Saturday, October 29, 2011

THINK ON THESE THINGS - SATURDAY

FROM THE BEREAN CALL (SATURDAY OCTOBER 29, 2011)

HALLOWEEN PAGAN THEMES FILL WEST'S VACUUM [Excerpt]*

Seems like Americans just want it to be Halloween all year. The holiday just keeps getting more popular. Seven in 10 expect to celebrate it in some way this Oct. 31, up from about six in 10 last year, according to a National Retail Federation report.  

This is the most in the nine years the NRF has been tracking. In 2011, Americans are also planning to spend more than other years, an average of $72 each. Total outlays by consumers are expected to reach $6.86 billion this fall.

Why the surge in popularity for an ancient harvest ritual? Some of the factors that account for it are as harmless and loveable as a new 12-pound pumpkin from the farm. Others have the capacity to spook.

Unmask Halloween, however, and you'll also find some disconcerting features. People value Halloween, like Valentine's Day, because they can tell themselves that it's not merely secularized but actually secular, which is to say, not Christian, Jewish, Hindu or Muslim.

But as much as we'd like it to be, Halloween isn't secular. It is pagan. There's nothing else to call a set of ceremonies in which people utter magical phrases, flirt with the night and evoke the dead. One of my family's favorite Halloween props was a hand that moved, as though from the netherworld, when you reached to collect a few pieces of candy corn. Necromancy is a regular part of Halloween games. Zombie masks are one of this year's top- sellers. As grouchy theologians used to point out, the origin of Halloween was most likely Samhain, an ancient Celtic holiday on which the dead, in some accounts, supposedly returned to visit.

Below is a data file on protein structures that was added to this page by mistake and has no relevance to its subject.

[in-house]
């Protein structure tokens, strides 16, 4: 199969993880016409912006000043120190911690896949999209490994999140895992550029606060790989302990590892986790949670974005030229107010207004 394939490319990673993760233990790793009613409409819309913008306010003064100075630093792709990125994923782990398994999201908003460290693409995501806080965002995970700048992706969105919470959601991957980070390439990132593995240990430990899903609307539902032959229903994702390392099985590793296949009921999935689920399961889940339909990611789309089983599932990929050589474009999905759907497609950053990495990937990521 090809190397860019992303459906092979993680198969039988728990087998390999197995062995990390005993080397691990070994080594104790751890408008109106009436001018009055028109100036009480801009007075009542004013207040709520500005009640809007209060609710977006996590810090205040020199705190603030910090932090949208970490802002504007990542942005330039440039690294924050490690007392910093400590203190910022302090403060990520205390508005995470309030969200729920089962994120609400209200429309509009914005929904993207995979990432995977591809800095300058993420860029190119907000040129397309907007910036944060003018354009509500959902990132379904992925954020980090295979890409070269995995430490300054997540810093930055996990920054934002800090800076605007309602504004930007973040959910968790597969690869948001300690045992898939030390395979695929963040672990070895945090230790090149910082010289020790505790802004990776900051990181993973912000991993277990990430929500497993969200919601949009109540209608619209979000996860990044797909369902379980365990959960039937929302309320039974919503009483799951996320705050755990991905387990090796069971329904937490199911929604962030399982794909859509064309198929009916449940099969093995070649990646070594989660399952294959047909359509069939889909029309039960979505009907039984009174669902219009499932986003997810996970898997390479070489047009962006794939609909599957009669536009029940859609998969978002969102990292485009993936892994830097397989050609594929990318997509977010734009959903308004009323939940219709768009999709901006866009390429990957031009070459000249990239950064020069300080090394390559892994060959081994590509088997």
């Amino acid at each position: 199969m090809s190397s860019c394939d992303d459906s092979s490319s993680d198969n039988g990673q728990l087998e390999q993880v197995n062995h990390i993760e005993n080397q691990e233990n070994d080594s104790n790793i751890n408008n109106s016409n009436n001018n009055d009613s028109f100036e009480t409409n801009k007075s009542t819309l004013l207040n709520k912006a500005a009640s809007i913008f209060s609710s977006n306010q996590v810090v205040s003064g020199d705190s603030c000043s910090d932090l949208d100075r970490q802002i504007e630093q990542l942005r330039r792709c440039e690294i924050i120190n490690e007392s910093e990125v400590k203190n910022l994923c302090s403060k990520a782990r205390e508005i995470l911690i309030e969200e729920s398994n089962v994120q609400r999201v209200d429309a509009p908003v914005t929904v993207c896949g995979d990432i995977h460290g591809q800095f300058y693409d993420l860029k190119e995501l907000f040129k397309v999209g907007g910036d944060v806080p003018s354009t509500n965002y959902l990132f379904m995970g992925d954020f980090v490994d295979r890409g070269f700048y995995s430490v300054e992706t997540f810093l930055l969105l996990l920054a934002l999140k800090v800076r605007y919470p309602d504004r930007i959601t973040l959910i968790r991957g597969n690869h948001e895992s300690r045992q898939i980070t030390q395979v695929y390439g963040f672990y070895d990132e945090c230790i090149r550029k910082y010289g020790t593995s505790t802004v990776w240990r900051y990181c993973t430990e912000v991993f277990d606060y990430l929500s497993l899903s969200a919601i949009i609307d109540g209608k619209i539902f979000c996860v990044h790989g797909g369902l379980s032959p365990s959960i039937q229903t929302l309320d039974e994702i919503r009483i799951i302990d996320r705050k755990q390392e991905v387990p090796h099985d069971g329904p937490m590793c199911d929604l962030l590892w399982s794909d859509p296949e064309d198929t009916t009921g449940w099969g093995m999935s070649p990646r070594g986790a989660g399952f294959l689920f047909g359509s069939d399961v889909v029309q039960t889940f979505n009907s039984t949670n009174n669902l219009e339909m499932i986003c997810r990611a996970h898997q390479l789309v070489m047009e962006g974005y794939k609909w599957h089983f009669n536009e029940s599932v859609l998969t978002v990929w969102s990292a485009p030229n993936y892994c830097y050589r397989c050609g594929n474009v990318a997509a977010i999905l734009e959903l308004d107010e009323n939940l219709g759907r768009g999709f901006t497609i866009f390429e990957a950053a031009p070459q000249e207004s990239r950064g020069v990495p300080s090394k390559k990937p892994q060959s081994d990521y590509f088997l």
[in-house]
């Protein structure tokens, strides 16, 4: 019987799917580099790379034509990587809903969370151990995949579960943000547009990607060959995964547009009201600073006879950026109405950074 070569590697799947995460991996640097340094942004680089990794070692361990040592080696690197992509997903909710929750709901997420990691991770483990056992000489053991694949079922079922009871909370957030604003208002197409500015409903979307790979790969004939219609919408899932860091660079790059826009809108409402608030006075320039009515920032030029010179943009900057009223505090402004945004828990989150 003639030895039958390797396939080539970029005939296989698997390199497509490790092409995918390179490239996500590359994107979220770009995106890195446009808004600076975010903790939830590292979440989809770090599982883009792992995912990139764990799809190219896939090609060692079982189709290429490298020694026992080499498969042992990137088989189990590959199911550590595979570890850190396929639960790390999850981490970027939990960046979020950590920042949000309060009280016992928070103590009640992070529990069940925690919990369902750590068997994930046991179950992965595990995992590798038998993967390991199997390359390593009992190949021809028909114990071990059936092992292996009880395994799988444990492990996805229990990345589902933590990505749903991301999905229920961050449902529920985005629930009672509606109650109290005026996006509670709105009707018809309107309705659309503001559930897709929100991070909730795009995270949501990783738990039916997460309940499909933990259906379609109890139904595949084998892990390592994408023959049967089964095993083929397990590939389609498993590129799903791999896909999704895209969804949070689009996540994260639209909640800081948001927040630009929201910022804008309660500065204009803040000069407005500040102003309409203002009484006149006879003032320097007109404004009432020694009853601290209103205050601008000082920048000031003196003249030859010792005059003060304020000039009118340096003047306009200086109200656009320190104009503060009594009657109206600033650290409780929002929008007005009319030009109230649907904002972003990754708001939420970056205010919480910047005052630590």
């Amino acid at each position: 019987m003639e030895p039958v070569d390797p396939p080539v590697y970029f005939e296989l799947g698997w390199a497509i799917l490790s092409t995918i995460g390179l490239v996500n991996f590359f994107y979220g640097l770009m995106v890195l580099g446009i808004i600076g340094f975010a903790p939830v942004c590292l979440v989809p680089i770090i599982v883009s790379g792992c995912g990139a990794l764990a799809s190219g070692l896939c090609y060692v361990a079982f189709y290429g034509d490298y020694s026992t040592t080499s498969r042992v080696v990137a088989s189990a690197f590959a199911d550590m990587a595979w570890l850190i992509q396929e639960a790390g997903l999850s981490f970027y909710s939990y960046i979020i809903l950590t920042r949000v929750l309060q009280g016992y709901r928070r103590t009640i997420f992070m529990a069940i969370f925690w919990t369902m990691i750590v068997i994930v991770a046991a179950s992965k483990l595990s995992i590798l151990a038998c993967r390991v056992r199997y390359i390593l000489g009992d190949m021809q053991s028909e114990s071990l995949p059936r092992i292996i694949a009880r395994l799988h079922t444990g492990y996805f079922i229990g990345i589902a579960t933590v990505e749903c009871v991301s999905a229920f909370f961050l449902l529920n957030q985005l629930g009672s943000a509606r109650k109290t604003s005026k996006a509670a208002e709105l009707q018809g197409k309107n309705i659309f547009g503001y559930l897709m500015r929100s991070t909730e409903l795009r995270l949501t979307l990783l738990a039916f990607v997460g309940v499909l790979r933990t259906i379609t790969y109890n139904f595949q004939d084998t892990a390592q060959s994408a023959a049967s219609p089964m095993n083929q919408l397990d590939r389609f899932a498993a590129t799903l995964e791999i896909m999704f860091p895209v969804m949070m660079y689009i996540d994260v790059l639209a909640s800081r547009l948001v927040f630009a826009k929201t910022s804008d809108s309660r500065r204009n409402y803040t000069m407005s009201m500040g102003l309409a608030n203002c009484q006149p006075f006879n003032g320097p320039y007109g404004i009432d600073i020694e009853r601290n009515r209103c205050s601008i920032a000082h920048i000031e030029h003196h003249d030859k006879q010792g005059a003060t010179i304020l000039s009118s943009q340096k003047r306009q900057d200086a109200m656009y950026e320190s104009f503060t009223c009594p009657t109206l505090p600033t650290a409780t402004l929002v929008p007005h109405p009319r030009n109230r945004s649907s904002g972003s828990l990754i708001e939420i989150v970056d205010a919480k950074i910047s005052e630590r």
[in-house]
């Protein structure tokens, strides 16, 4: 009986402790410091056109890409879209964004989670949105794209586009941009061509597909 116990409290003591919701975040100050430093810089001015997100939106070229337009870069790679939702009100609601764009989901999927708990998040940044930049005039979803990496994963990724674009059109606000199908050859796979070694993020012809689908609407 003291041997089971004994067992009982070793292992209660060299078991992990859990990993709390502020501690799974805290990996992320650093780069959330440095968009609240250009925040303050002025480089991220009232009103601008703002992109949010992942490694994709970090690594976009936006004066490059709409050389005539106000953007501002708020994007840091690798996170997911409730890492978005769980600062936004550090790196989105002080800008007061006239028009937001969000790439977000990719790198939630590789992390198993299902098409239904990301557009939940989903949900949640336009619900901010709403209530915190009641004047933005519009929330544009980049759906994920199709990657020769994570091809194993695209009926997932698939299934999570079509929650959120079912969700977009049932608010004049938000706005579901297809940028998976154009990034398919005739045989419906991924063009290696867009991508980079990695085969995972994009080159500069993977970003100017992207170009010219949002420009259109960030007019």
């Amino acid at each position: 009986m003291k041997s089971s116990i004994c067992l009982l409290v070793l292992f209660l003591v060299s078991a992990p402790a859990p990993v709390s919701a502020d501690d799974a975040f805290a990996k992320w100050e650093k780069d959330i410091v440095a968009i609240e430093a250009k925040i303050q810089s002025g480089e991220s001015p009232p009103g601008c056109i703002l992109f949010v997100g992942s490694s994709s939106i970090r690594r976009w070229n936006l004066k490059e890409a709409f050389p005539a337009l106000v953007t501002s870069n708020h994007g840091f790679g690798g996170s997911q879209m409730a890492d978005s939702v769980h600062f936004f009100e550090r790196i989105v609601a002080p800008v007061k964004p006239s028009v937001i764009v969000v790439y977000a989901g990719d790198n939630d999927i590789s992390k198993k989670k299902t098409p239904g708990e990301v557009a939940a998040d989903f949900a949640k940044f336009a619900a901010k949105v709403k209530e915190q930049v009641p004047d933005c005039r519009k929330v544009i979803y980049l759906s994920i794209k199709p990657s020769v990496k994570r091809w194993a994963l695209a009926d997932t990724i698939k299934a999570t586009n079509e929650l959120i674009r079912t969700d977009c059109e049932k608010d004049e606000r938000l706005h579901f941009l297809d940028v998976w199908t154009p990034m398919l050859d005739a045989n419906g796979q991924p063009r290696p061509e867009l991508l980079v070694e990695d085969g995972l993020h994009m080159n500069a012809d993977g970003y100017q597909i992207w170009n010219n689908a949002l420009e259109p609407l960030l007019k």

There's a reason for the pull of the pagan. In the U.S., we've been vigorously scrubbing our schools and other public spaces of traces of monotheistic religion for many decades now. Such scrubbing leaves a vacuum. The great self-deception of modern life is that nothing will be pulled into that vacuum. Half a century ago, the psychologist Carl Jung** noted the heightened interest in UFOs, and concluded that the paranormal was "modern myth," a replacement for religion.

**[TBC: Jung himself was heavily involved in necromancy and wrote /Septem sermons ad Mortuos/ (/The Seven Sermons to the Dead/) to mollify ghosts he claimed were harassing him (http://www.gnosis.org/library/7Sermons.htm).]

Children or adults who today relish every detail of zombie culture or know every bit of wizarding minutiae are seeking something to believe in. That church, mosque and synagogue are so controversial that everyone prefers the paranormal as neutral ground is disconcerting. There's something unsettling about the education of a child who comfortably enumerates the rules for surviving zombie apocalypse but finds it uncomfortable to enumerate the rules of his grandparents' faith, if he knows them.

*(Shlaes, "Halloween's Pagan Themes Fill West's Faith Vacuum," Bloomberg Online, 10/19/11).
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